Seven CTA members have received grants from the NEA Foundation! Check out our recipients:
Ruth Goodwin, a fourth grade educator, and co-applicant, Stephanie Gonzalez, of Burbank Elementary School in Merced, have received a $5,000 Student Achievement Grant from the NEA Foundation to fund a project that enhances the Next Generation Science Standards. Students will experience visual and performing arts, various technology applications, and a trip to the San Francisco Academy of Science. Lessons and activities before and after the trip will allow students to experience science and connect it to the other disciplines.
Tandra Ericson, an assistive technology specialist, and co-applicant, Rene Conable, of Mount Diablo Unified School District in Concord, have received a $5,000 Student Achievement Grant from the NEA Foundation to launch “Literacy for All,” a model literacy program. The program will contain complex instruction designed to develop engaged independent readers and writers. The work will be accomplished through a collaboration of teachers and specialists, professional development, age-appropriate, research-based curriculum, and integrated technology.
Chandra Friend, a tenth through eleventh grade language arts educator, and co-applicant, Tully Mintey, of Irvington High School in Fremont, have received a $5,000 Learning & Leadership Grant from the NEA Foundation to revitalize Irvington High School’s arts-integrated curriculum and incorporate new pedagogical methods through training and collaboration time for both new and experienced educators. The project will support staff as they refine their practice through planning meetings, conferences, peer professional development sessions, and interdisciplinary collaboration lessons.
Lisa Okikawa, an educator of the visually impaired, of Huntington Beach Union High School District in Huntington Beach, has received a $2,000 Learning & Leadership Grant from the NEA Foundation to attend the Kennedy Center’s Leadership Exchange in Art and Disability Conference. To better understand the skills individuals with disabilities (specifically those who are blind or visually impaired) need for viable employment, Okikawa will participate in seminars. She will learn creative and effective ways to seamlessly blend the teaching of core subject matter and workforce skills. In the process, Okikawa will implement innovative arts programs created by organizations for students with disabilities.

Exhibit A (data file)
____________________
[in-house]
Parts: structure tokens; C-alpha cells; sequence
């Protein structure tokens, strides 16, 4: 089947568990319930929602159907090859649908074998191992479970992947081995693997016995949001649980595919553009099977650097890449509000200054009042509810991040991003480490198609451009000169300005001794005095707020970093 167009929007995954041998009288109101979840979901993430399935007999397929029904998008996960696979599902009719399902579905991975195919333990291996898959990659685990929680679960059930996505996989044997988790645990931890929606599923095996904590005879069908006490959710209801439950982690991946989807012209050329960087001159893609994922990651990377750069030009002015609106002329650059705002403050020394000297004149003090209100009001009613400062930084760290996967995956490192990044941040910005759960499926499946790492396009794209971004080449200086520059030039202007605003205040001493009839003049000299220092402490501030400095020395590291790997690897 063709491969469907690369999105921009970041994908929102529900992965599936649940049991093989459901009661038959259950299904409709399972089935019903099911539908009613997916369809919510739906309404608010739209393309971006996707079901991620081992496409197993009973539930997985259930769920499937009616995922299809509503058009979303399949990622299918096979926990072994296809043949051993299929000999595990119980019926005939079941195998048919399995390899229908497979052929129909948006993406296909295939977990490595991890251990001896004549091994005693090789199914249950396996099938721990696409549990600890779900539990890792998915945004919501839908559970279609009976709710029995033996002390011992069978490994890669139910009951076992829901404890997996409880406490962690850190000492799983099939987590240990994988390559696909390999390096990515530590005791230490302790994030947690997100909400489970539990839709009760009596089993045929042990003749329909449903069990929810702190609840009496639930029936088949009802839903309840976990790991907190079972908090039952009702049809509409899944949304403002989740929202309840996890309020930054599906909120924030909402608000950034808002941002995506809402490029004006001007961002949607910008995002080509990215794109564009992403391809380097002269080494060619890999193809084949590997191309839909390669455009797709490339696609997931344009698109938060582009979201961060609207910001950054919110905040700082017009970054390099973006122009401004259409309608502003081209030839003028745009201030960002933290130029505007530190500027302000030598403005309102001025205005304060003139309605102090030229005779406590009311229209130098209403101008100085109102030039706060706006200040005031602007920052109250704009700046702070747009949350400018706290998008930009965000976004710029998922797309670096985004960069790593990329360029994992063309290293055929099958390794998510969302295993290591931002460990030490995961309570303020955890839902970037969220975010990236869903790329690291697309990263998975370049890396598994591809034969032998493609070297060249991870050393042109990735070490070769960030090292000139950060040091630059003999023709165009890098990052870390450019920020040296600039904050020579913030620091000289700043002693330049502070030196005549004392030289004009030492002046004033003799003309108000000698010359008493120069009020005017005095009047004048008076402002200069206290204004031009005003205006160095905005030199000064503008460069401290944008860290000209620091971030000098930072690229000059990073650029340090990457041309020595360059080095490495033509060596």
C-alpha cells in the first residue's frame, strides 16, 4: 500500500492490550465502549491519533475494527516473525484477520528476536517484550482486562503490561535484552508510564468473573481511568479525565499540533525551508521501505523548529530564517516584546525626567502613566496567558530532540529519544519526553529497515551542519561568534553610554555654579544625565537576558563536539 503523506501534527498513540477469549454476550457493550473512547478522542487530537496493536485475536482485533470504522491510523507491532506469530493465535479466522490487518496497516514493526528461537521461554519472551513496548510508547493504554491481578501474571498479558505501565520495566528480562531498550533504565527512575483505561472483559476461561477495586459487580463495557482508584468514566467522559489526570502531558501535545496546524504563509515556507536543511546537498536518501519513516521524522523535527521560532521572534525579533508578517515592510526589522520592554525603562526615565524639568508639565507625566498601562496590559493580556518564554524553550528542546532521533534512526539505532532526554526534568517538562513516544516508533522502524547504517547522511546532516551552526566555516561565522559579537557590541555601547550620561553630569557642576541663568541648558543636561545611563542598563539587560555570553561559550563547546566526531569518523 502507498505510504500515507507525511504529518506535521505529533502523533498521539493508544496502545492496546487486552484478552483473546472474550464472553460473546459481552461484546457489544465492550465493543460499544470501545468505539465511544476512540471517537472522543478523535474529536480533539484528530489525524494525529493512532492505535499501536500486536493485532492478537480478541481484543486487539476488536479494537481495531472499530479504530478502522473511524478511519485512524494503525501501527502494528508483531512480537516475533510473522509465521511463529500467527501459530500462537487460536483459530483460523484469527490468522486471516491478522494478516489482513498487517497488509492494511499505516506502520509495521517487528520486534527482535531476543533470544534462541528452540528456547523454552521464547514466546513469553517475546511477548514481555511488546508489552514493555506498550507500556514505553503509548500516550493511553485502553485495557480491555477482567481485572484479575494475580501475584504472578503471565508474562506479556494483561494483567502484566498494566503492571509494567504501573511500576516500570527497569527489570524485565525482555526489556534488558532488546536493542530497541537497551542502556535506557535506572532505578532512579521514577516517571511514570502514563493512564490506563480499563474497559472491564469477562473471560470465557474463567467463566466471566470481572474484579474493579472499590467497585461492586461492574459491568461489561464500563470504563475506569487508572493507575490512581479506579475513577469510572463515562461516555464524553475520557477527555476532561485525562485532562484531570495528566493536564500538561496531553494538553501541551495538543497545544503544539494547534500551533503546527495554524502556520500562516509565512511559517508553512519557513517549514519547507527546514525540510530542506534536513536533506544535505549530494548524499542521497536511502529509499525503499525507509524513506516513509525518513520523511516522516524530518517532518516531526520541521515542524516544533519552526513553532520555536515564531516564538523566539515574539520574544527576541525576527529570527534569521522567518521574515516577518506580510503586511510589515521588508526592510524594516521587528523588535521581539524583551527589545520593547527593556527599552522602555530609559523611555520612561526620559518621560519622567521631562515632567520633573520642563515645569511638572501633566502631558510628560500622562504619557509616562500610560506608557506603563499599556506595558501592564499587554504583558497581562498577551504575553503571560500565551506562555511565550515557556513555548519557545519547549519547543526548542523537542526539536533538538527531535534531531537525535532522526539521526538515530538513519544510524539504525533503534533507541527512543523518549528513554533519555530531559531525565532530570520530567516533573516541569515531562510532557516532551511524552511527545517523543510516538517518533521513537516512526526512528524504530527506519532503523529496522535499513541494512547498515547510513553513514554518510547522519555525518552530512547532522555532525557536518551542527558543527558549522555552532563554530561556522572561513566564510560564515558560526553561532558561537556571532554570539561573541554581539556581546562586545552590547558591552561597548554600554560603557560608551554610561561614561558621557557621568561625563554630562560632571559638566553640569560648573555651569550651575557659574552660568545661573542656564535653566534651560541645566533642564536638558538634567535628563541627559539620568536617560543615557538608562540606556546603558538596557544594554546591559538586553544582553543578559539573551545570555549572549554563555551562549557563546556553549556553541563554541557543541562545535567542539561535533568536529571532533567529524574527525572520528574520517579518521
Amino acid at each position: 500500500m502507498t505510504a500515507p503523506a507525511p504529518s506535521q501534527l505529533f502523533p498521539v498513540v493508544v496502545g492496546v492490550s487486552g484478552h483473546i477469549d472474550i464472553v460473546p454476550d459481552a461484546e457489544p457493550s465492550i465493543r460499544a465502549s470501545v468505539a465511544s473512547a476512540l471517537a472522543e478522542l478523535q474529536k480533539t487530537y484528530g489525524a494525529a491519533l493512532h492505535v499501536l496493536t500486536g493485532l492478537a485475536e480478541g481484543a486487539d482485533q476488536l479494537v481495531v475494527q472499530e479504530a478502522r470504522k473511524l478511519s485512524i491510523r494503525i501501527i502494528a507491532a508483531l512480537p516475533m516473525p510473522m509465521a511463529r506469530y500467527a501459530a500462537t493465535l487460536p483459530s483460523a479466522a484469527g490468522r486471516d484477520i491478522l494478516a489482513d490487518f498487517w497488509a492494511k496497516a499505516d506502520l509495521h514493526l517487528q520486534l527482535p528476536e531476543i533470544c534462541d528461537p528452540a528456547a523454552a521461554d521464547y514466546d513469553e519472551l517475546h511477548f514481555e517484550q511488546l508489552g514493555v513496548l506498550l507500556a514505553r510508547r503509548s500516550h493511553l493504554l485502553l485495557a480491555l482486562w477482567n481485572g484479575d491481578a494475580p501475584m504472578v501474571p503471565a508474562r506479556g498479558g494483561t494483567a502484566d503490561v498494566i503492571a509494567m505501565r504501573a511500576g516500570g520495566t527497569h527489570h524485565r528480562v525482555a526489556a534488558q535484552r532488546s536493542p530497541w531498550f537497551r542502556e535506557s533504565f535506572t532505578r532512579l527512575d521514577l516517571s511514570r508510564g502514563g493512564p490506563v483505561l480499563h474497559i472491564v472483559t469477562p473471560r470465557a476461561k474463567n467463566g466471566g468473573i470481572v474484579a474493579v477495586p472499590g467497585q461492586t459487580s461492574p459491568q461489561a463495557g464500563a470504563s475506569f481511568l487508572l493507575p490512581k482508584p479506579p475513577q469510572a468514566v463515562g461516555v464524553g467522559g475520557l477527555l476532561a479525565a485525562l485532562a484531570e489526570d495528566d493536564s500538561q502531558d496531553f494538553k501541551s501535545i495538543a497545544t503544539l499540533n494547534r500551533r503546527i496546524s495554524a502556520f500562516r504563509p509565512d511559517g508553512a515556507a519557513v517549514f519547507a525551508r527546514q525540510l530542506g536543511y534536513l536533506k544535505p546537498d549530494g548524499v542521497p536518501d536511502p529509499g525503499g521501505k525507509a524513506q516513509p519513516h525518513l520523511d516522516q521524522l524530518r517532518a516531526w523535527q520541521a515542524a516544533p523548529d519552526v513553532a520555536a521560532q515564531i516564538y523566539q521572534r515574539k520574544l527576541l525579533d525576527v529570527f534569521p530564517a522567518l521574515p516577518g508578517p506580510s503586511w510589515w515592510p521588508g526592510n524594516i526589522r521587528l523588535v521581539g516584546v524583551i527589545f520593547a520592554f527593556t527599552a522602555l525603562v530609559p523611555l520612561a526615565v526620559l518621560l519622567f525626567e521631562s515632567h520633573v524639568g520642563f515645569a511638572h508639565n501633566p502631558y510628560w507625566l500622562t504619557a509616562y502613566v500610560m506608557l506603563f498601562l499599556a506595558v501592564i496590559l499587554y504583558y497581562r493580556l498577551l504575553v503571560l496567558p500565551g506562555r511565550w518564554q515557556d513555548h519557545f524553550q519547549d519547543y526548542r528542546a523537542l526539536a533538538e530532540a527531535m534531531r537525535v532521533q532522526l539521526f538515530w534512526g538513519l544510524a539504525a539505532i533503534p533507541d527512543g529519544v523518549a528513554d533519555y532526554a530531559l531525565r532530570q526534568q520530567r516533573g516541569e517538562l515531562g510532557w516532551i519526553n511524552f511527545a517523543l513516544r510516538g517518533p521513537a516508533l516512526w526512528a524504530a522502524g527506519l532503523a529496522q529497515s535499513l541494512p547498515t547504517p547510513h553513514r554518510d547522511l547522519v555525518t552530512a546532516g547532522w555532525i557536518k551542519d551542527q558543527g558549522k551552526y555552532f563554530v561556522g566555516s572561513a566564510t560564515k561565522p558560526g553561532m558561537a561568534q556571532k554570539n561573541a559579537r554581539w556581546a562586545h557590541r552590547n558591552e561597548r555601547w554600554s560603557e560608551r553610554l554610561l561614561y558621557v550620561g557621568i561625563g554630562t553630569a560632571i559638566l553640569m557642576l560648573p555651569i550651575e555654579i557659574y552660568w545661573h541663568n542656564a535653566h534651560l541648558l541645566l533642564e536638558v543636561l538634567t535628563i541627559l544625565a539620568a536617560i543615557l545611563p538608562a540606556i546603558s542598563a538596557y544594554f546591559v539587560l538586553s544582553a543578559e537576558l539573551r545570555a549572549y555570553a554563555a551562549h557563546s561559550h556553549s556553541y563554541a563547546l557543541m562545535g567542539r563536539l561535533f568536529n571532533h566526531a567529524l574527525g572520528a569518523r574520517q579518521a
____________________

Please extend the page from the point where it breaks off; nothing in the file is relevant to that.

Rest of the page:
“With these grants, we are supporting educator-driven solutions that contribute to improved student performance in public schools,” said Harriet Sanford, president and CEO of the NEA Foundation. “Our support enables educators to engage in a wide variety of innovative approaches to the benefit of students across the country.” Nationwide, the NEA Foundation announced that it is awarding grants to 51 educators across 28 states for a total of $177,000.
The NEA Foundation awards two levels of grant funding, $2,000 or $5,000, for two primary categories of grants to public education professionals: Student Achievement Grants for initiatives to improve academic achievement, and Learning and Leadership Grants for high-quality educational professional development activities.
A team of 20 educators, many former grantees, carefully reviewed all applications and evaluated each one against a set of criteria. Funded educator grants were selected for the quality of the grant proposal ideas and their potential for enhancing student achievement.
Over the past decade, the NEA Foundation has invested more than $7.1 million in teaching grants to support the work of almost 4,500 educators from every state in the country to help students succeed. Each year, the Foundation awards approximately 150 Student Achievement and Learning and Leadership Grants. To learn about these educators’ projects, visit the NEA Foundation’s Grantee Archive. Search for grantees and projects by most recent, grade level, subject, state, or keyword.
The NEA Foundation awards its grants to educators three times a year. The next education grant deadline is October 15, 2014. Application forms and a video with step-by-step instructions on how to apply can be found in the Grants to Educators section of the NEA Foundation website.